One of last three remaining Sumatran Rhinos in Sabah 'critically ill'

OLIVIA MIWIL

KOTA KINABALU: One of the last remaining Sumatran Rhinos in Malaysia is critically ill.

Sabah Wildlife Department director Augustine Tuuga said the rhinoceros, named Puntung, has an abscess inside her upper jaw and not responding to antibiotic treatment.

“It is a grave concern because there are signs that the infection is deep and likely has spread even deeper.

"We are worried about sepsis, an infection complication that can spread quickly through the body and rapidly cause death," he said in a statement, adding that Puntung had been sick since last week.

Sabah is home to only three out of the last few critically-endangered Sumatran rhino. The remaining numbers are in Indonesia.

Puntung, another female rhino Iman and male Kertam are being cared by a non-governmental organisation, Borneo Rhino Alliance, at the Borneo Rhino Sanctuary in the Tabin Wildlife Reserve in Lahad Datu.

Puntung was captured in 2011. It was subsequently established that she was the last remaining wild rhino in the Reserve.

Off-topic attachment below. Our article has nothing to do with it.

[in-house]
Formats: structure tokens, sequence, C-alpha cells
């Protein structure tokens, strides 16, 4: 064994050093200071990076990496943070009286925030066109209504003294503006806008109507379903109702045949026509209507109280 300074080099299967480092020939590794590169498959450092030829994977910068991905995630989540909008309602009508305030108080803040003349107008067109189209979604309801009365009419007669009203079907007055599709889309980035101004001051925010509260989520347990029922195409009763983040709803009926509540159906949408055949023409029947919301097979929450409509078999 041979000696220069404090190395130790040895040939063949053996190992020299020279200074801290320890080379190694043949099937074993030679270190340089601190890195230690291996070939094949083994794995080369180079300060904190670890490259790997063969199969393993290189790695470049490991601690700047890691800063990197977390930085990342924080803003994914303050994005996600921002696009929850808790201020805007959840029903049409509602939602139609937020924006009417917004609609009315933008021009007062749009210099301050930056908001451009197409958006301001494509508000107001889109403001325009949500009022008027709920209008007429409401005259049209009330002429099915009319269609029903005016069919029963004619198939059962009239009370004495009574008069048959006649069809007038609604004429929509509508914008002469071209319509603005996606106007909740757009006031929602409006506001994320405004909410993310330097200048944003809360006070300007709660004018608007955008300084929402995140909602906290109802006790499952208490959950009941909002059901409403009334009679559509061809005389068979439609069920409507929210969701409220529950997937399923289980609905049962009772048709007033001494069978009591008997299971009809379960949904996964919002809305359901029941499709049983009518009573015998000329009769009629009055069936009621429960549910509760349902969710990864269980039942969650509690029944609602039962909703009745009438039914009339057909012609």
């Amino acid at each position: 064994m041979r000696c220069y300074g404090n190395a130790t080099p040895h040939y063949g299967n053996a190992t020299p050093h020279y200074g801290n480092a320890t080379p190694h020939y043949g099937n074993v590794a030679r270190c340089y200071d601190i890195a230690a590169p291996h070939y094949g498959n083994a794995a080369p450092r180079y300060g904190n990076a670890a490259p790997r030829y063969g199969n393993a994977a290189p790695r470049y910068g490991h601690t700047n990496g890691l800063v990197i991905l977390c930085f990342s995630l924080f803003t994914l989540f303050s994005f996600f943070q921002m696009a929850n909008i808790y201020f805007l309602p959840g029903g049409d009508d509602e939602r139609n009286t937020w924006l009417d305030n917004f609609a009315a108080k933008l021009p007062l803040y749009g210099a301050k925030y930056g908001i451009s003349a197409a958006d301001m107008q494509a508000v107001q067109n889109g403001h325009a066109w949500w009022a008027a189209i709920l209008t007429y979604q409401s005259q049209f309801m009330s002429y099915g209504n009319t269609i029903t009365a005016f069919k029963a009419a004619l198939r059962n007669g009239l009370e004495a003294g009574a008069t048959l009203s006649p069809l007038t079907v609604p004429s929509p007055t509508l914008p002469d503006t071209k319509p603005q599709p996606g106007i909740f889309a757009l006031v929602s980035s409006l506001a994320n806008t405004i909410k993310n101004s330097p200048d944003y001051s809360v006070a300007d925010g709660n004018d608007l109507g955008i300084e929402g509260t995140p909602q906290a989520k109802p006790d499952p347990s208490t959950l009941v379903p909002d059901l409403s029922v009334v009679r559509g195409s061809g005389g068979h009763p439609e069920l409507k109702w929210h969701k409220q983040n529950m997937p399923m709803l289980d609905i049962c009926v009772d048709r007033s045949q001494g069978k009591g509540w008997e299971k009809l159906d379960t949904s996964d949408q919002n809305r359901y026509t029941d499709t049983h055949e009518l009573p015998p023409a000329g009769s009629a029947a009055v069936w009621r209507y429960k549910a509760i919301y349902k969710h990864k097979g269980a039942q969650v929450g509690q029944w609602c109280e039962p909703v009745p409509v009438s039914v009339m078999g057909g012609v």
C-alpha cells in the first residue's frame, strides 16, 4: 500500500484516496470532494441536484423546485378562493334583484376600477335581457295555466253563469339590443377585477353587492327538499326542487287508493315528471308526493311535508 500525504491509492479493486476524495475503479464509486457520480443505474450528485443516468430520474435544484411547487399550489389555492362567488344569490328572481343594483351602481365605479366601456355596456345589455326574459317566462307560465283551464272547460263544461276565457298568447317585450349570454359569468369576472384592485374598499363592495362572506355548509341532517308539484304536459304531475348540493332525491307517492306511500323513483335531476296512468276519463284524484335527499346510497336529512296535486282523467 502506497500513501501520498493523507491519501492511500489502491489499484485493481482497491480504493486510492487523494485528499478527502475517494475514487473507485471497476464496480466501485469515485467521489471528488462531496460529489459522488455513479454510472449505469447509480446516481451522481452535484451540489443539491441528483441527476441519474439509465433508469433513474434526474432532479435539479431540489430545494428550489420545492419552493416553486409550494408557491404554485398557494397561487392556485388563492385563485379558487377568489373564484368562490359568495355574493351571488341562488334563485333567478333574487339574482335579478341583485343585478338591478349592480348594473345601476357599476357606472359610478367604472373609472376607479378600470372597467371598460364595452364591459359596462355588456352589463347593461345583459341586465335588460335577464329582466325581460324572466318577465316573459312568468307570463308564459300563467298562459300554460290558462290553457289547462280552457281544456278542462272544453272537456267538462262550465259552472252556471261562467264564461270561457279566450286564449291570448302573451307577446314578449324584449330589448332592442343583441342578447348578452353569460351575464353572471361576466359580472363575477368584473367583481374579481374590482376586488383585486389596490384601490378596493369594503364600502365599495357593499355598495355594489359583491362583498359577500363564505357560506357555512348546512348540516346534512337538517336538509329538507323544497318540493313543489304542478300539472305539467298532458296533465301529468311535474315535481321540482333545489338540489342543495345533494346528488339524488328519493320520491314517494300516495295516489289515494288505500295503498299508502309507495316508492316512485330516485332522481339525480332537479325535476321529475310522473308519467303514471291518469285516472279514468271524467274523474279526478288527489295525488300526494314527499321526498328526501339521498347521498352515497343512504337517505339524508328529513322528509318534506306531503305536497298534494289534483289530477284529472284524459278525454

The department had tried to mate Puntung and Kertam in a managed and fenced facility. However, it was later found that Puntung’s uterus was lined with a severe array of cysts which was untreatable.

Since 2014, with the capture of Iman from Danum valley, efforts have been directed towards trying to create rhino embryos through in-vitro fertilisation.

If successful, the fertilised embryos will be inserted into surrogate mother rhinos of the same species in Sumatra.

Borneo Rhino Alliance executive director Datuk John Payne said the life expectancy of the species could reach up to 35 years.

"We estimate that Puntung is around 25 years old. Her loss would be a tragedy because she potentially has quite a few years of egg production left."